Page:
Bond believes the roots of Twernbold's depression, along with her own, began when their brother Kyle, at 15, took his own life on April 29, 2001.

"We were all devastated and left with unanswered questions that would haunt Megan for 15 years," Bond said.

For years Megan would fall in and out of deep emotive episodes.

"First anger, then blame and always the unwilling to be OK with the absence of her brother and good friend. I think Megan felt a sense of responsibility for Kyle and never quite recovered from such a cruel action," Bond said.

Twernbold sought professional help when dealing with depression, including medication when it became difficult, Bond said. There had been talk about counselling or adding holistic or wellness approaches to Twernbold's treatment. Bond said Twernbold was careful not to neglect her treatment.

It wasn't just the depressive episodes that caused Twernbold suffering, but the aftermath as well. Following an episode, Twernbold would feel shame for yet again not being able to beat back her depression.

"Like a wool blanket, it would lay heavy and leave little room to acknowledge the illness, the disease and its trickery. So she would bury it, compartmentalize it and get back to living," Bond said.

Bond isn't a psychiatrist, doctor or scientist. All she has to go on is her sister's and her own experience with depression. However, she feels depression should be treated like any other physical ailment.

"Just like cancer, heart disease or obesity," Bond said.

The family's focus now is Twernbold's son.

"Jack is a healthy, happy and smart 8-year-old. We want that to continue. The best interest of Jack is our number one priority," Bond said.

The family asked for people to donate to an educational fund for Jack instead of giving flowers at Megan's funeral.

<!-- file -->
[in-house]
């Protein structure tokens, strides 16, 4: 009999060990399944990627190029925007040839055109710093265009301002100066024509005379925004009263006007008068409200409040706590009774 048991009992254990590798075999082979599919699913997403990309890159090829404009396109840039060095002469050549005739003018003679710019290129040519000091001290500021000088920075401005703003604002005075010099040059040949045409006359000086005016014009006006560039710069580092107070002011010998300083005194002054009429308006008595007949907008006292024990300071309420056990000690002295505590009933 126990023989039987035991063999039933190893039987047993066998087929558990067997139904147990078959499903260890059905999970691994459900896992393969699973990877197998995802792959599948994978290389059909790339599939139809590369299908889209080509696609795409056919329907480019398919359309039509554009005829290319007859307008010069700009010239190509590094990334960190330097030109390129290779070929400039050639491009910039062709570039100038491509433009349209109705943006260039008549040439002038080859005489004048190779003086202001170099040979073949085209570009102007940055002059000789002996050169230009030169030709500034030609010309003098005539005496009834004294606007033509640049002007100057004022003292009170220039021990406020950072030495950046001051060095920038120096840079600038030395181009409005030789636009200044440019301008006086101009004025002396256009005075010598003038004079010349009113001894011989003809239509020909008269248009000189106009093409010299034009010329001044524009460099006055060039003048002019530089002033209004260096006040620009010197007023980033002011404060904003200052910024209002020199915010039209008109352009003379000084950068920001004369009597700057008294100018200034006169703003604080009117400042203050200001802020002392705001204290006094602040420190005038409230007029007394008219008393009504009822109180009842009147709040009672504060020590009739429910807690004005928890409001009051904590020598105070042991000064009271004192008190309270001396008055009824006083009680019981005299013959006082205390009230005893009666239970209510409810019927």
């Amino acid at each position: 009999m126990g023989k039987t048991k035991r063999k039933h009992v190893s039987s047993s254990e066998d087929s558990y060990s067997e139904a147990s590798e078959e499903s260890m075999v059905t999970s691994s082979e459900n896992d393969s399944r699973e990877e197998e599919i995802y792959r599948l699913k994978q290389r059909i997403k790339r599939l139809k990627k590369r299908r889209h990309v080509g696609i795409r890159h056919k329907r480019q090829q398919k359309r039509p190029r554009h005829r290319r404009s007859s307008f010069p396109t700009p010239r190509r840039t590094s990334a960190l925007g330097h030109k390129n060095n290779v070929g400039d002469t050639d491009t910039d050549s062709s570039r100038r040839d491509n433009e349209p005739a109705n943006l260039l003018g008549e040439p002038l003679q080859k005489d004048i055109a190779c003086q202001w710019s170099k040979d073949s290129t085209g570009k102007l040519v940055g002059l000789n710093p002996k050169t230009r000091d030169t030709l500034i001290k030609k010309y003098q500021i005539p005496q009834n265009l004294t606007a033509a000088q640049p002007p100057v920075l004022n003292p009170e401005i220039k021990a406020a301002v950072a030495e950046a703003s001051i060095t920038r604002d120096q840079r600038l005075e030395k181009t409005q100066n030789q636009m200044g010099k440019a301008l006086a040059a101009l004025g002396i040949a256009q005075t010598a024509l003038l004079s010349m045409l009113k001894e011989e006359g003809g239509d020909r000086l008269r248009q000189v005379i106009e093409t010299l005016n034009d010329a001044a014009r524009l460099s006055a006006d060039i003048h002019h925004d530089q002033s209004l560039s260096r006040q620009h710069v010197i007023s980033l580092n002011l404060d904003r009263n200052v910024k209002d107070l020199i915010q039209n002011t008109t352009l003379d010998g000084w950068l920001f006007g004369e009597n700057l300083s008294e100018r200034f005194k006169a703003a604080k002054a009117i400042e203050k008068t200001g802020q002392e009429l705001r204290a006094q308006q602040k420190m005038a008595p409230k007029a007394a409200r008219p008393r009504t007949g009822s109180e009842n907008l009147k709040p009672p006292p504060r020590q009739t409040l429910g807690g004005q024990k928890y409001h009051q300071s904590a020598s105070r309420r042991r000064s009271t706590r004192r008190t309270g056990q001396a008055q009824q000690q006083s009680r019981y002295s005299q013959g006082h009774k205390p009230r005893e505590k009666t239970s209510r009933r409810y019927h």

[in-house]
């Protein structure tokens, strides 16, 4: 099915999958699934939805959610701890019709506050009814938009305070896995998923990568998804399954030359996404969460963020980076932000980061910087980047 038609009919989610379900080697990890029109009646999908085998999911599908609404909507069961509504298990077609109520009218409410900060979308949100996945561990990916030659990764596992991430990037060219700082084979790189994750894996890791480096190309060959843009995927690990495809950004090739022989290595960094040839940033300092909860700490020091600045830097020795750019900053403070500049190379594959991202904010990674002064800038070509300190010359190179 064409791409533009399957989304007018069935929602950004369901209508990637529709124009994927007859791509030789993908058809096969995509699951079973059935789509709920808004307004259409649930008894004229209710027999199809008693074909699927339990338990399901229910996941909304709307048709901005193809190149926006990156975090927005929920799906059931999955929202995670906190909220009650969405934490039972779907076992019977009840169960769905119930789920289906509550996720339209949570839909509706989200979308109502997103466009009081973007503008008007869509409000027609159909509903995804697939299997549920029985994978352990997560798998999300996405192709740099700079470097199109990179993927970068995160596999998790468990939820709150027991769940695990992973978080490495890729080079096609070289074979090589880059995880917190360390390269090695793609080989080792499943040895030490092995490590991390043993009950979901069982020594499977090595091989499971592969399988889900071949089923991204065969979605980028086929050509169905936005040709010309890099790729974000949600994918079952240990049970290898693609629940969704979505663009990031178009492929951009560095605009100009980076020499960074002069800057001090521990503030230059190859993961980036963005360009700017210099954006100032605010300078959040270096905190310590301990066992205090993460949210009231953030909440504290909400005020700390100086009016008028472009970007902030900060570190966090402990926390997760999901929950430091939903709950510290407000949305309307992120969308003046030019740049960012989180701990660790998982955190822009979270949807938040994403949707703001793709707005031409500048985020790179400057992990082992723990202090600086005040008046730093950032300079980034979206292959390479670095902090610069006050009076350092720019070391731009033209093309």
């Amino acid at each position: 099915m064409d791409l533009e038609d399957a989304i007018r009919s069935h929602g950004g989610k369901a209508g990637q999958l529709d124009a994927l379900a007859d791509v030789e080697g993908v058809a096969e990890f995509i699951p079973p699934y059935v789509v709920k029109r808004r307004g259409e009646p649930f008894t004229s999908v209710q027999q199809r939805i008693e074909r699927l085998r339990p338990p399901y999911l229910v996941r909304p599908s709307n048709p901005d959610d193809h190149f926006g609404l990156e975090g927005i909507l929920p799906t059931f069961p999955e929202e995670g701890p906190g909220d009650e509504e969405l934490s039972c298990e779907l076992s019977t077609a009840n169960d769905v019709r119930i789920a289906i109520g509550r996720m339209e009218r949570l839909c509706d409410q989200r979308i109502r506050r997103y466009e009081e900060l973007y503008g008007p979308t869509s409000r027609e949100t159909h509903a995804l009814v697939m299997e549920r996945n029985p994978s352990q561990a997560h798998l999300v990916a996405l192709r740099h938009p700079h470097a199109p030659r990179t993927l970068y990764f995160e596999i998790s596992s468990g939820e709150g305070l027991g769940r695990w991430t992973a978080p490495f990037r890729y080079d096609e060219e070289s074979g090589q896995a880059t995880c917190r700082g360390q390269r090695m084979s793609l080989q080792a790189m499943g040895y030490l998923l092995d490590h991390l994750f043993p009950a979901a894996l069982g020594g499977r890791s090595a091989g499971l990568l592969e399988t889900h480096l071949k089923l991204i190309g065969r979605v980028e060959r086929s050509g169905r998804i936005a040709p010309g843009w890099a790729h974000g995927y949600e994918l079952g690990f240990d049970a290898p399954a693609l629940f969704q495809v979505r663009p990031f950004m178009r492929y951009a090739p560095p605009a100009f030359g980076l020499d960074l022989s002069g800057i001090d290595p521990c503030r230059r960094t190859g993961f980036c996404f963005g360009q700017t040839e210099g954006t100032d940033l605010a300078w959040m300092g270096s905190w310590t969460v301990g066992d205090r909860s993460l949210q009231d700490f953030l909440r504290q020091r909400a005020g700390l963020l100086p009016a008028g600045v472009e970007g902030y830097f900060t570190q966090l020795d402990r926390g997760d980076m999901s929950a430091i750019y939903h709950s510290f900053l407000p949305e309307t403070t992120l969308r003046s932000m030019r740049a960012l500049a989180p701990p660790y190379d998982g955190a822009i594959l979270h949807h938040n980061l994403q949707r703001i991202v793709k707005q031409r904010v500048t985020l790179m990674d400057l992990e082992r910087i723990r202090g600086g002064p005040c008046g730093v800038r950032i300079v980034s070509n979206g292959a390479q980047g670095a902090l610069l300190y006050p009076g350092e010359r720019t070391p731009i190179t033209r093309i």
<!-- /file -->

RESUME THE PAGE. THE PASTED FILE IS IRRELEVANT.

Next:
"We are trying to honor Megan's desires and dreams for Jack," Bond said.

When it comes to Twernbold's students, Bond wants them to know they inspired Twernbold just as she is inspiring them. She was very proud of her school.

Bond said Twernbold would deck out in RCW gear, coached junior varsity volleyball, took part in many school activities, served on committees and was always willing to cheer on her school and students. She had lots of clothes with the RCW's Jaguar mascot printed on it and even had three stuffed animal jaguars in her classroom.

"Her Jaguar pride was more than just a fashion statement, but a banner for solidarity and pledge or guarantee that she was in it, no matter what and urged all students, staff, families and greater community to join her," Bond said.

Bond wants people to remember Twernbold, the good and the bad. She wants her sister's name to be spoken often and for people to live Twernbold's legacy no matter what they are doing.

"Her bright smile, quirky humor, strong work ethic, passion for education, respect for every human life and never being satisfied with average but excelling for great," Bond said.

For those dealing with depression, Bond asks them not to be too hard on themselves and find help.

"Be gentle and kind to yourself. If you can get a counselor or support group, work through the shame and guilt so that you can find some peace and contentment to not get trapped there," Bond said.